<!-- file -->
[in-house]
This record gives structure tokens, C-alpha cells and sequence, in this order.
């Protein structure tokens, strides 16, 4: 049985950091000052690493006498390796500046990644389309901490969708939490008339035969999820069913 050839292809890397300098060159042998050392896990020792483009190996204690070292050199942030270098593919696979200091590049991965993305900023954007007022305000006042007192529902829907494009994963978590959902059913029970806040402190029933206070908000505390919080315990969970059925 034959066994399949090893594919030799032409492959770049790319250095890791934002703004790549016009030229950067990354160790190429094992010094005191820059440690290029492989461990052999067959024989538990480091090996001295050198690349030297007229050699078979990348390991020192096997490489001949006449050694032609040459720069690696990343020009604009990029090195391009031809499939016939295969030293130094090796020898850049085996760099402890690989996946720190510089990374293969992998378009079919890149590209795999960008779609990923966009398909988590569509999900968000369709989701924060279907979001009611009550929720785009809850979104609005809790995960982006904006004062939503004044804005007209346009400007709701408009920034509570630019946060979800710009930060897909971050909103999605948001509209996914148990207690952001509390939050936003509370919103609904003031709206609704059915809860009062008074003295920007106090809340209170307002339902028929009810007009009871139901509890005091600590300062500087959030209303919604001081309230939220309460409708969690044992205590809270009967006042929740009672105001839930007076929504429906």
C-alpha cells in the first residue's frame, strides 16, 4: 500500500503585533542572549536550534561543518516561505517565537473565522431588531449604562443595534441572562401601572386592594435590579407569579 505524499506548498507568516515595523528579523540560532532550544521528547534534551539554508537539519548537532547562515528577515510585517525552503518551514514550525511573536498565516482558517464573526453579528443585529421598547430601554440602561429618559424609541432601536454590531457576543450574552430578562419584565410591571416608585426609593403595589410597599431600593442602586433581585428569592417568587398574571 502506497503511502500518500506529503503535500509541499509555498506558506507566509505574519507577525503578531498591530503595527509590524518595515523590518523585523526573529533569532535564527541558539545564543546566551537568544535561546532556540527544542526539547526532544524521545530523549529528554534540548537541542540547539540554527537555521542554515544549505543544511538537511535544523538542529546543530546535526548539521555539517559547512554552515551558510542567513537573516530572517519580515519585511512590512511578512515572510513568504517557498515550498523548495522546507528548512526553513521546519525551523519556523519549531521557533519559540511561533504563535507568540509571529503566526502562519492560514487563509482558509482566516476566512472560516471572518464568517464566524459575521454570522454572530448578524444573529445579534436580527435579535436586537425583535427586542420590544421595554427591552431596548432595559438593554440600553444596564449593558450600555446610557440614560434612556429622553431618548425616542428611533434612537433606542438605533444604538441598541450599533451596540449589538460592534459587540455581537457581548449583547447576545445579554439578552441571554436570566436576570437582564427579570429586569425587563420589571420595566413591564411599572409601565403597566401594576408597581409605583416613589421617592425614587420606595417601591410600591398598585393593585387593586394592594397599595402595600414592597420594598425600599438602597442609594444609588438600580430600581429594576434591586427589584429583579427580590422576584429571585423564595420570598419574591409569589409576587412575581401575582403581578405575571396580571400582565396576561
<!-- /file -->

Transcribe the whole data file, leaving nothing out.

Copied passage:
[in-house]
This record gives structure tokens, C-alpha cells and sequence, in this order.
């Protein structure tokens, strides 16, 4: 049985950091000052690493006498390796500046990644389309901490969708939490008339035969999820069913 050839292809890397300098060159042998050392896990020792483009190996204690070292050199942030270098593919696979200091590049991965993305900023954007007022305000006042007192529902829907494009994963978590959902059913029970806040402190029933206070908000505390919080315990969970059925 034959066994399949090893594919030799032409492959770049790319250095890791934002703004790549016009030229950067990354160790190429094992010094005191820059440690290029492989461990052999067959024989538990480091090996001295050198690349030297007229050699078979990348390991020192096997490489001949006449050694032609040459720069690696990343020009604009990029090195391009031809499939016939295969030293130094090796020898850049085996760099402890690989996946720190510089990374293969992998378009079919890149590209795999960008779609990923966009398909988590569509999900968000369709989701924060279907979001009611009550929720785009809850979104609005809790995960982006904006004062939503004044804005007209346009400007709701408009920034509570630019946060979800710009930060897909971050909103999605948001509209996914148990207690952001509390939050936003509370919103609904003031709206609704059915809860009062008074003295920007106090809340209170307002339902028929009810007009009871139901509890005091600590300062500087959030209303919604001081309230939220309460409708969690044992205590809270009967006042929740009672105001839930007076929504429906």
C-alpha cells in the first residue's frame, strides 16, 4: 500500500503585533542572549536550534561543518516561505517565537473565522431588531449604562443595534441572562401601572386592594435590579407569579 505524499506548498507568516515595523528579523540560532532550544521528547534534551539554508537539519548537532547562515528577515510585517525552503518551514514550525511573536498565516482558517464573526453579528443585529421598547430601554440602561429618559424609541432601536454590531457576543450574552430578562419584565410591571416608585426609593403595589410597599431600593442602586433581585428569592417568587398574571 502506497503511502500518500506529503503535500509541499509555498506558506507566509505574519507577525503578531498591530503595527509590524518595515523590518523585523526573529533569532535564527541558539545564543546566551537568544535561546532556540527544542526539547526532544524521545530523549529528554534540548537541542540547539540554527537555521542554515544549505543544511538537511535544523538542529546543530546535526548539521555539517559547512554552515551558510542567513537573516530572517519580515519585511512590512511578512515572510513568504517557498515550498523548495522546507528548512526553513521546519525551523519556523519549531521557533519559540511561533504563535507568540509571529503566526502562519492560514487563509482558509482566516476566512472560516471572518464568517464566524459575521454570522454572530448578524444573529445579534436580527435579535436586537425583535427586542420590544421595554427591552431596548432595559438593554440600553444596564449593558450600555446610557440614560434612556429622553431618548425616542428611533434612537433606542438605533444604538441598541450599533451596540449589538460592534459587540455581537457581548449583547447576545445579554439578552441571554436570566436576570437582564427579570429586569425587563420589571420595566413591564411599572409601565403597566401594576408597581409605583416613589421617592425614587420606595417601591410600591398598585393593585387593586394592594397599595402595600414592597420594598425600599438602597442609594444609588438600580430600581429594576434591586427589584429583579427580590422576584429571585423564595420570598419574591409569589409576587412575581401575582403581578405575571396580571400582565396576561